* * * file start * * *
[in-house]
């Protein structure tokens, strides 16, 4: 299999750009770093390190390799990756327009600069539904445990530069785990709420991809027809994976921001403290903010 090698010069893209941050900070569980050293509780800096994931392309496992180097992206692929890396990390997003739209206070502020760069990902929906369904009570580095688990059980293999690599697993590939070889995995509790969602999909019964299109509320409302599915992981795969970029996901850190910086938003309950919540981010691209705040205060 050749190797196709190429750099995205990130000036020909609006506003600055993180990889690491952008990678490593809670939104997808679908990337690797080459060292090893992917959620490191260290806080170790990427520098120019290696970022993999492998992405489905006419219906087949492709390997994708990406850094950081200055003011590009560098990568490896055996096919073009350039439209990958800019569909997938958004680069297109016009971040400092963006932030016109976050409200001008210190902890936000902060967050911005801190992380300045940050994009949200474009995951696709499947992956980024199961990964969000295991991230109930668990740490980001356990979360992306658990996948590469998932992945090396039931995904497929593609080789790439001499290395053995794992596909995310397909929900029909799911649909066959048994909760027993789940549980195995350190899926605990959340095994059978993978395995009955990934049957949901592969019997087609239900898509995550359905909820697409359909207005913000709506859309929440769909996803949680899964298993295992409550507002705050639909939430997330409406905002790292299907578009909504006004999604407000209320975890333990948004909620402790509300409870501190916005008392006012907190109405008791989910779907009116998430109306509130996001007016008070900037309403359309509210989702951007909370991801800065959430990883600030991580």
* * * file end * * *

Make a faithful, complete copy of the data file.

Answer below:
[in-house]
């Protein structure tokens, strides 16, 4: 299999750009770093390190390799990756327009600069539904445990530069785990709420991809027809994976921001403290903010 090698010069893209941050900070569980050293509780800096994931392309496992180097992206692929890396990390997003739209206070502020760069990902929906369904009570580095688990059980293999690599697993590939070889995995509790969602999909019964299109509320409302599915992981795969970029996901850190910086938003309950919540981010691209705040205060 050749190797196709190429750099995205990130000036020909609006506003600055993180990889690491952008990678490593809670939104997808679908990337690797080459060292090893992917959620490191260290806080170790990427520098120019290696970022993999492998992405489905006419219906087949492709390997994708990406850094950081200055003011590009560098990568490896055996096919073009350039439209990958800019569909997938958004680069297109016009971040400092963006932030016109976050409200001008210190902890936000902060967050911005801190992380300045940050994009949200474009995951696709499947992956980024199961990964969000295991991230109930668990740490980001356990979360992306658990996948590469998932992945090396039931995904497929593609080789790439001499290395053995794992596909995310397909929900029909799911649909066959048994909760027993789940549980195995350190899926605990959340095994059978993978395995009955990934049957949901592969019997087609239900898509995550359905909820697409359909207005913000709506859309929440769909996803949680899964298993295992409550507002705050639909939430997330409406905002790292299907578009909504006004999604407000209320975890333990948004909620402790509300409870501190916005008392006012907190109405008791989910779907009116998430109306509130996001007016008070900037309403359309509210989702951007909370991801800065959430990883600030991580």